Twitter exploded over the encounter after journalist Timothy Burke shared footage of it, along with the message, “I’m very sorry to have to share this video with you. All of it, every part of it.”
As is the case in our divisive political climate, any celebrity getting friendly with Trump or with someone from his family will face the wrath of those who oppose the president’s alleged corruption and his controversial actions and rhetoric, and that was exactly what happened to Vaughn Monday night.
Many proclaimed their intention to “cancel” Vaughn and to never again watch “Wedding Crashers,” a still beloved rom-com that’s easy to get sucked into if it pops up on cable TV.
“Vince Vaughn has been cancelled,” one fan tweeted, while another said, “Whelp … that tells me all I need to know about Vince Vaughn.”
Another person called Vaughn “#complicit,” tweeting: “Shaking the hand of the man who colluded w/foreign leaders against his own country, instituted a law that lead to kidnapping & deaths of young children, recklessly brought America near to war & resulted in the deaths of 176 ppl shot down in retaliation.”
But predictably, Trump supporters pushed back against the “cancel” calls, saying any American should be honored to speak to the president. They also decried “the Left” for being intolerant of people who have different political viewpoints.
“He’s a brilliant actor and he’s having a conversation with YOUR President,” tweeted one.
Vaughn probably was being more than just cordial to Trump; he likely was enjoying a conversation with a politician and one-time entertainment personality with whom he shares ideological positions.
As CNN correspondent Kate Bennett and others noted, Vaughn has been vocal about his conservative politics.
“The actor has long been documented as one of the most demonstrably rightwing stars in the predominantly liberal enclave of Hollywood,” wrote The Guardian writer Guy Lodge.
Describing himself as Libertarian, Vaughn supported Republican presidential candidate Ron Paul in both the 2008 and 2012 elections, and Rand Paul’s 2016 bid.
More controversially, Vaughn invited a Twitter pile-on in 2015 when he spoke out in a British GQ interview against gun-free school zones and against banning guns in general. He claimed that school shootings only occur in schools that “don’t allow guns.”
He furthermore said, “Banning guns is like banning forks in an attempt to stop making people fat.”
Unfortunately for Vaughn’s profile, his GQ comments came the same year he starred in the critically maligned second season of “True Detective.” Expectations were high for the second season of “True Detective,” and Vaughn and his die-hard fans seemed hopeful that a starring turn on the HBO noir crime drama would lend his career the same jump-start given to Matthew Mcconaughey when he starred in the series’ acclaimed first season.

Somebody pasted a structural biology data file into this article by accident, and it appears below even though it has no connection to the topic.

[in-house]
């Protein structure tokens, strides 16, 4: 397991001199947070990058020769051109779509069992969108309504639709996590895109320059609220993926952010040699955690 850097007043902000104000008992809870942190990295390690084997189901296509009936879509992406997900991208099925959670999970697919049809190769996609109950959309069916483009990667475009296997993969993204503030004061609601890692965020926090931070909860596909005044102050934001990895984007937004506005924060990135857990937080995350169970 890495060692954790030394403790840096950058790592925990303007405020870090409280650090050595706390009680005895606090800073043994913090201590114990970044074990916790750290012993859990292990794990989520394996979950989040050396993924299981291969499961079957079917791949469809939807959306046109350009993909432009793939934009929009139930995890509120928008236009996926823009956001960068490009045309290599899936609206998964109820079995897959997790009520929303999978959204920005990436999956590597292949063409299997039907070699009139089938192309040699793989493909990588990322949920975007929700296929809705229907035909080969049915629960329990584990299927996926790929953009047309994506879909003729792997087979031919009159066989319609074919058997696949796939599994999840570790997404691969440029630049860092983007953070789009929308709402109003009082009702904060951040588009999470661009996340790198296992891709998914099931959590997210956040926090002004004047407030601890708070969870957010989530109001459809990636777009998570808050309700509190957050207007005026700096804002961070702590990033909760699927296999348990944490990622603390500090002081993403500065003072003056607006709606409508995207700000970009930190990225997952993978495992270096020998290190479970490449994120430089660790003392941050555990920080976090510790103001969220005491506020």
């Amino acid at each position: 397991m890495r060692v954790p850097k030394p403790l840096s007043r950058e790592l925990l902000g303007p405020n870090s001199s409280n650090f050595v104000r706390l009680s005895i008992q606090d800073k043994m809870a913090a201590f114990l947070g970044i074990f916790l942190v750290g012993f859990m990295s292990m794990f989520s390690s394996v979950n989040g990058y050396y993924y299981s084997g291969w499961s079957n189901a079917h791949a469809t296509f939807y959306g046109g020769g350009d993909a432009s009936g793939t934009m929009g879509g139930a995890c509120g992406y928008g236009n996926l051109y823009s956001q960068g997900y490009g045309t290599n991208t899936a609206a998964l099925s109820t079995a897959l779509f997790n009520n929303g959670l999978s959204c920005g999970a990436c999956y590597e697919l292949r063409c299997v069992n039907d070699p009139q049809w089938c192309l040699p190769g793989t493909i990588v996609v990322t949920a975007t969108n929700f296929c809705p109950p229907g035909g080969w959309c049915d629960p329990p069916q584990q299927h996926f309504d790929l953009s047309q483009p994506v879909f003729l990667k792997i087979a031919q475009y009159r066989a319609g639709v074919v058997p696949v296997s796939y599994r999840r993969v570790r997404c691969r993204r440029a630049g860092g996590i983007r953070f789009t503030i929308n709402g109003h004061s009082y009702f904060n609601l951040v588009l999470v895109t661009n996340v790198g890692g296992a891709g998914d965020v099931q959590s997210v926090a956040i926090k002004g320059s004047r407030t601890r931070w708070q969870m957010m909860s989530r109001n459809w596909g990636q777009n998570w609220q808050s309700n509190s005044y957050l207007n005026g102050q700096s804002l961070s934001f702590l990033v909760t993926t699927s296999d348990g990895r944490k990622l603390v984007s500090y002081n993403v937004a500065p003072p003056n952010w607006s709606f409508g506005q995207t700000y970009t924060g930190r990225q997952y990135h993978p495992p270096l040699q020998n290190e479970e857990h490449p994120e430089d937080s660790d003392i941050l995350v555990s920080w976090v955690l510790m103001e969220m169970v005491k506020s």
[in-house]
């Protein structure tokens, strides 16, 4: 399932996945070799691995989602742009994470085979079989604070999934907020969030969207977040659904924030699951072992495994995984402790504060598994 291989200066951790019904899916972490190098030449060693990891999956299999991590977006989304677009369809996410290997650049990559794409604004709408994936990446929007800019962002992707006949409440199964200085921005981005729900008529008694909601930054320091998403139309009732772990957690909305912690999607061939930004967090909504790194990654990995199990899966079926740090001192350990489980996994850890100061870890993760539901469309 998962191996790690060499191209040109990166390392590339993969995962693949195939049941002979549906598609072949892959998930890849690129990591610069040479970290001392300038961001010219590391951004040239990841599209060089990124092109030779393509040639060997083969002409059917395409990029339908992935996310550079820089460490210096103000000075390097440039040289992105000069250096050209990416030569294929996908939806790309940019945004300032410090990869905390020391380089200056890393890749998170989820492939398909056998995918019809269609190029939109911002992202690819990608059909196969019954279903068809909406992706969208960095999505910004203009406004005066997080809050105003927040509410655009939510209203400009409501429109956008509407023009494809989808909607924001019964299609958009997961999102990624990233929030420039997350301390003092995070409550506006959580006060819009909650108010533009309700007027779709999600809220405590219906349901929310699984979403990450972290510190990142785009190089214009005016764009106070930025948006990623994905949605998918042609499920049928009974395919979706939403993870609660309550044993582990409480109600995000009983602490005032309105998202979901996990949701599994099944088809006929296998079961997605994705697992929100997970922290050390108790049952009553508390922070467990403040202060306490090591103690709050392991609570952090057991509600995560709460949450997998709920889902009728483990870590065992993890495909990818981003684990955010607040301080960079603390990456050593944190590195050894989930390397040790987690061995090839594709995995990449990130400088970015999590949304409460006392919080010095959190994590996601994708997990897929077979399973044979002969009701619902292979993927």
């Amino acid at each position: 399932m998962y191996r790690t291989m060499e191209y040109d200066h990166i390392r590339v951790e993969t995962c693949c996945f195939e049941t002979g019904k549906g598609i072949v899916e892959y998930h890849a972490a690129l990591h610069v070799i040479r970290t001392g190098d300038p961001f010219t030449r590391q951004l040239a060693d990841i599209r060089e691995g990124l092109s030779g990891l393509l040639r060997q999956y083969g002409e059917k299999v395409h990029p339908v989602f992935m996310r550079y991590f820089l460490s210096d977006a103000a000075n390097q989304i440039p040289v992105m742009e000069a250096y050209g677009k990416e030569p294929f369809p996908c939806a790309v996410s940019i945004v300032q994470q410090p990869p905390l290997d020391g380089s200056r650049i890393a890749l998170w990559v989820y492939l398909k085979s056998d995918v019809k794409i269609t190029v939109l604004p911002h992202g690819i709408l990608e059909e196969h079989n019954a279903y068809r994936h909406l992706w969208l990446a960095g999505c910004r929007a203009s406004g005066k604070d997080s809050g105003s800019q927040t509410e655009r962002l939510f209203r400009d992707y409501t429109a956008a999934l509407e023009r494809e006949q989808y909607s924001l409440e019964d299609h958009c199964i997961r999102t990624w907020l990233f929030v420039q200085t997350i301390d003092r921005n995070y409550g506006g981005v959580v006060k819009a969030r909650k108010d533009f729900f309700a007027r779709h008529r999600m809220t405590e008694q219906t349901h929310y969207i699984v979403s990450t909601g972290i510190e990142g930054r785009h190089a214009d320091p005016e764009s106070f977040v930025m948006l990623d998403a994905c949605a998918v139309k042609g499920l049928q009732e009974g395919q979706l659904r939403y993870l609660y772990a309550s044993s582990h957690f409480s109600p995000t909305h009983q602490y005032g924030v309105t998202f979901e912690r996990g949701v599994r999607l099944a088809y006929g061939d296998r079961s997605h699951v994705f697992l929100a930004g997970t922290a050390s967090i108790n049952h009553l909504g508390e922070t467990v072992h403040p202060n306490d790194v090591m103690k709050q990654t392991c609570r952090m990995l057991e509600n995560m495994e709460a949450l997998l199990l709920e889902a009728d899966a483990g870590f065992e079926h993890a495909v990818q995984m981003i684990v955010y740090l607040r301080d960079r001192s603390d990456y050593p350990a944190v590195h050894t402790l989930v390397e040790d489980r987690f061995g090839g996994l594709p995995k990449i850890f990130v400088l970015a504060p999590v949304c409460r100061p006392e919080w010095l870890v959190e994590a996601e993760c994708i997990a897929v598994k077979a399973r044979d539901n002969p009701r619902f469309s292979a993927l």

But Variety and other outlets called Vaughn’s “True Detective” season one of the worst shows on TV that year. Vaughn’s hopes of re-entering the celebrated screen actor pantheon, with the prospect of Emmys and Oscars, seemed to end.
That’s not to say Vaughn has not continued to work as an actor and producer. In fact, he has kept busy as he has shifted away from being the leading man in benign comedies into projects that foreground his politics and cultural views, as The Guardian said.
For example, he collaborated with the conservative firebrand Glenn Beck to produce the documentary series, “Pursuit of the Truth,” for Beck’s Fox News-esque network The Blaze, The Guardian reported. Vaughn also was executive producer for Netflix’s “F Is for Family,” an animated series that focuses on “a loud-mouth white guy” in the 1970s who laments the rise of “political correctness,” as Vox explained.
Mostly, Vaughn has gained notice for starring in the violent exploitation films that are helmed by director-writer-heavy-metal-musician S. Craig Zahler. These cultish “unwoke racist fantasias,” in the words of writer Scott Tobias, include the nightmare prison film, “Brawl in Cell Block 99” in 2017 and last year’s bad-cop thriller, “Dragged Across Concrete.” In the latter, Vaughn co-starred with right-wing provocateur Mel Gibson.
Critics like J. Hoberman and Manohla Dargis from the New York Times said that Zahler’s films espouse a mix of Breitbartian “white male grievance” that is expressed by the “casual” bigotry of both their heroes and villains, along with “old-fashioned American anti-authoritarianism — with its hatred for rules matched only by a love of guns.”
Vaughn’s films with Zahler are known to appeal to Trump supporters, which again means no one should be surprised about Vaughn’s chumminess with the president Monday night.
As debate continued on Twitter over Vaughn’s presidential tete-a-tete, it extended to arguments over whether Vaughn should still have a career in Hollywood.
“He’s revealed himself to be a fascist and enemy to democracy. Hollywood already knows. This will hurt him with the general public and his ‘fans,’” tweeted one user.Certainly, some people will “cancel” Vaughn over his Trump connection, if they haven’t already because they don’t like his politics or because he made some pretty bad movies and starred in that painful season of “True Detective.”
But Vaughn has continued to have a career in Hollywood, and probably will continue to flourish in his particular corner of the industry, this week’s Twitter storm not withstanding. His career just isn’t want it was — but that can be said for many former A-list actors as they age and as the industry changes.